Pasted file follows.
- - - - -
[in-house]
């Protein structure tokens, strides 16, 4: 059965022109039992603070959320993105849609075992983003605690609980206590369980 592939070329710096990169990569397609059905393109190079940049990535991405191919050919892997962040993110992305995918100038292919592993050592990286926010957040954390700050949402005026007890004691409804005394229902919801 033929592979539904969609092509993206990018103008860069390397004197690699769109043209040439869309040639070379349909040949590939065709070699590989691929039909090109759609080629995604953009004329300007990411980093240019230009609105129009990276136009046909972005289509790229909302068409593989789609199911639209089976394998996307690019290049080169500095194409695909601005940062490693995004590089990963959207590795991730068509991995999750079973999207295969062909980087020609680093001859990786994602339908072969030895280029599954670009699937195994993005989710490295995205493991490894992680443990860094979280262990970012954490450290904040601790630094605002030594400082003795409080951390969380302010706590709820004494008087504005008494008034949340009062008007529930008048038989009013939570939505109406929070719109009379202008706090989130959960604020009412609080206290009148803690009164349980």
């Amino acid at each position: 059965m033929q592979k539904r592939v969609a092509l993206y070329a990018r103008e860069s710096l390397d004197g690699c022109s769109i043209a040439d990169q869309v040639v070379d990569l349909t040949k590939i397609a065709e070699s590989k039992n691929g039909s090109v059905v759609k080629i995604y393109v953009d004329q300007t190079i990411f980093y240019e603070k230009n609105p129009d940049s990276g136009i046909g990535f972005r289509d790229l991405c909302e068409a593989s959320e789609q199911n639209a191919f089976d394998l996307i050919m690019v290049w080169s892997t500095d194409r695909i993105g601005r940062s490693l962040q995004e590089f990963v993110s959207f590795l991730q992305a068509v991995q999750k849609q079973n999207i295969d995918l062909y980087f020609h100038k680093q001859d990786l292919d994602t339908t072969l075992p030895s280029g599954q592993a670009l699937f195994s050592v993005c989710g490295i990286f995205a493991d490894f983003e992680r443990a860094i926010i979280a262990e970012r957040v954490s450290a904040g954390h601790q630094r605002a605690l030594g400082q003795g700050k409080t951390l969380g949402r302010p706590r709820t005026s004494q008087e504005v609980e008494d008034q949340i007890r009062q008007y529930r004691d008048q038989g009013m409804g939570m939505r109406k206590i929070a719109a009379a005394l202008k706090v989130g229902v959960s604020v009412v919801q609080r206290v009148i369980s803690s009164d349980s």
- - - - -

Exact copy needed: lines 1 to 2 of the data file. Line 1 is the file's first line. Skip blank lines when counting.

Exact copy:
[in-house]
């Protein structure tokens, strides 16, 4: 059965022109039992603070959320993105849609075992983003605690609980206590369980 592939070329710096990169990569397609059905393109190079940049990535991405191919050919892997962040993110992305995918100038292919592993050592990286926010957040954390700050949402005026007890004691409804005394229902919801 033929592979539904969609092509993206990018103008860069390397004197690699769109043209040439869309040639070379349909040949590939065709070699590989691929039909090109759609080629995604953009004329300007990411980093240019230009609105129009990276136009046909972005289509790229909302068409593989789609199911639209089976394998996307690019290049080169500095194409695909601005940062490693995004590089990963959207590795991730068509991995999750079973999207295969062909980087020609680093001859990786994602339908072969030895280029599954670009699937195994993005989710490295995205493991490894992680443990860094979280262990970012954490450290904040601790630094605002030594400082003795409080951390969380302010706590709820004494008087504005008494008034949340009062008007529930008048038989009013939570939505109406929070719109009379202008706090989130959960604020009412609080206290009148803690009164349980």